So I’m in college and starting to realize that while performing is lots of fun and I’m doing well for a college student, my financial well-being is completely tied to my ability to book and work gigs.
But what if the economy goes south? “Extras” like live entertainment are one of the first things to go. Or what if I get sick or can’t work for some reason? Now I’m not making any money and probably spending more on whatever treatment I need to recover.
So the wheels start turning…
Maybe this “get a job” thing isn’t so bad after all? It sounds easy. Regular paycheck. Regular hours. Work I’ll probably enjoy. My dad always said that if I had an engineering degree, there would always be jobs (not entirely true as we found out in the recent recession).
At this point, I was planning to go to grad school. My interest in all-things-tech, specifically software-driven automation, had become more interesting than magic.
So I made the first of many total 180s in my career path. I stopped performing and got a “job” as a research assistant. Yeah, I know, it’s not a real job, but it was a start.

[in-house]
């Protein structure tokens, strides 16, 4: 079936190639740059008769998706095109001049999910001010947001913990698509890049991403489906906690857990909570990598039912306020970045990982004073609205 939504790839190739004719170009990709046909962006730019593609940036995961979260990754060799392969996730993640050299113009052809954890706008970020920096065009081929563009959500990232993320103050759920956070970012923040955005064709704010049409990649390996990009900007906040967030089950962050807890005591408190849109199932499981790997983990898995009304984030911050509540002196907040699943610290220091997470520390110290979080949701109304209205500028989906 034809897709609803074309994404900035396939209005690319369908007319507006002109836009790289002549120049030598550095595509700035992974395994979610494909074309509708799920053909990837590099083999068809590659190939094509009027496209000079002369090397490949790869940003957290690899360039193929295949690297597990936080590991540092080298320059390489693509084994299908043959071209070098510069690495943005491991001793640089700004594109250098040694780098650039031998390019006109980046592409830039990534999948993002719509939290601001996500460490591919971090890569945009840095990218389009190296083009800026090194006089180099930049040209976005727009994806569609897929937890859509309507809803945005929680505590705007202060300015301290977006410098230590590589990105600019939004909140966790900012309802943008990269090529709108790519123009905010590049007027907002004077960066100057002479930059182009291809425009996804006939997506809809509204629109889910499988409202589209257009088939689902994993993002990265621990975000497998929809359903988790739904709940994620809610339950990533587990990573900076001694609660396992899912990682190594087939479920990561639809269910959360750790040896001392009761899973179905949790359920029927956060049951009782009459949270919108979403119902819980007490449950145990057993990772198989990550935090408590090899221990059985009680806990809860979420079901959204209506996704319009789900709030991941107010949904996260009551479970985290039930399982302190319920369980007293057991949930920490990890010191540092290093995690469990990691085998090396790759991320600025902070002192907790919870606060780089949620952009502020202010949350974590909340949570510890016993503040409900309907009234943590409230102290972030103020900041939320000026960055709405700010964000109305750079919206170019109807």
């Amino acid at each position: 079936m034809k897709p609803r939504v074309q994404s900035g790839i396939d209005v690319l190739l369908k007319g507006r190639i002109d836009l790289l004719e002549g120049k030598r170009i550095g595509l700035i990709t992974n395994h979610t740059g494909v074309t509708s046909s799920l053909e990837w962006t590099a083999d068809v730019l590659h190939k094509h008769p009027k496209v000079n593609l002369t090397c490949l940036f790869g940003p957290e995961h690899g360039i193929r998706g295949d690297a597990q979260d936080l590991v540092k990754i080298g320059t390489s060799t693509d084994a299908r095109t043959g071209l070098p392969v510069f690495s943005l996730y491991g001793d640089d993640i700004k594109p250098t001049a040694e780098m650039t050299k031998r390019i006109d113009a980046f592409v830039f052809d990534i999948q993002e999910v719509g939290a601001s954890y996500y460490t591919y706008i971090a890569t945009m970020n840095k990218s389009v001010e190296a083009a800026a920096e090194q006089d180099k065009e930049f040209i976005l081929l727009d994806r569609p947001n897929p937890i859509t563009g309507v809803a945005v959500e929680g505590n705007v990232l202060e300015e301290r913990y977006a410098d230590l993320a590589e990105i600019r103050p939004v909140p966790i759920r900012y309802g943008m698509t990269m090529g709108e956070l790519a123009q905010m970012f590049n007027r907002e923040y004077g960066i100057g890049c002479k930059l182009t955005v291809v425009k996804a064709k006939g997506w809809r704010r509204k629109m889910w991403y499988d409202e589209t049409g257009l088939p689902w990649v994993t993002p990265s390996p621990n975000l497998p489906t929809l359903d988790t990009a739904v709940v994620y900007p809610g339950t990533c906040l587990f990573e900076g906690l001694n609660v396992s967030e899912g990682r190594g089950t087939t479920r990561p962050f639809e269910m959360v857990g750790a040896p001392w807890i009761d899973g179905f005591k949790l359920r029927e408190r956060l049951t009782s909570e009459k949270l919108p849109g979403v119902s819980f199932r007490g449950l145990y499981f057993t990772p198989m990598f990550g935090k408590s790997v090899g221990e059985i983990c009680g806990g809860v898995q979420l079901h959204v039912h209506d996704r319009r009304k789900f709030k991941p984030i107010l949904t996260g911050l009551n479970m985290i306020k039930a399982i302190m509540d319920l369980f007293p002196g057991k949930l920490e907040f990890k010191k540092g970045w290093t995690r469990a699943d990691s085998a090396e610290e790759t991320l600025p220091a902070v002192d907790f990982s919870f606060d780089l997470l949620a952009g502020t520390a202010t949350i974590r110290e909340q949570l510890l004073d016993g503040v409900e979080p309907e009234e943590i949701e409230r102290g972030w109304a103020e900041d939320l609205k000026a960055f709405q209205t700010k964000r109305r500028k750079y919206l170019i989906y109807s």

Besides, I had heard the stories from other friends about their “corporate internships.” I wasn’t (yet) willing to go that far. Lame.
Just so you can get a sense of how easily I get bored, here’s a quick list of projects I worked on during my years as a “professional research assistant”:
- Wrote code to solve the sine-Gordon Equation and visualize the results in 3D space. That work landed me a coveted Goldwater Scholarship.
- Wrote code to analyze ECoG brainwave patters to help detect epileptic seizures prior to the onset of physical symptoms. I believe this work went on to be used to detect and stop seizures.
- Wrote code to analyze and visualize models for the evolution of the large-scale structure of the universe. Somehow I ended up as first author on a paper in The Astrophysical Journal… without having to write a word of the paper! (at least I did all the work).
- Designed control systems for an airplane that someone could fly with only one day of training. It was a NASA-funded project, so I can’t say any more…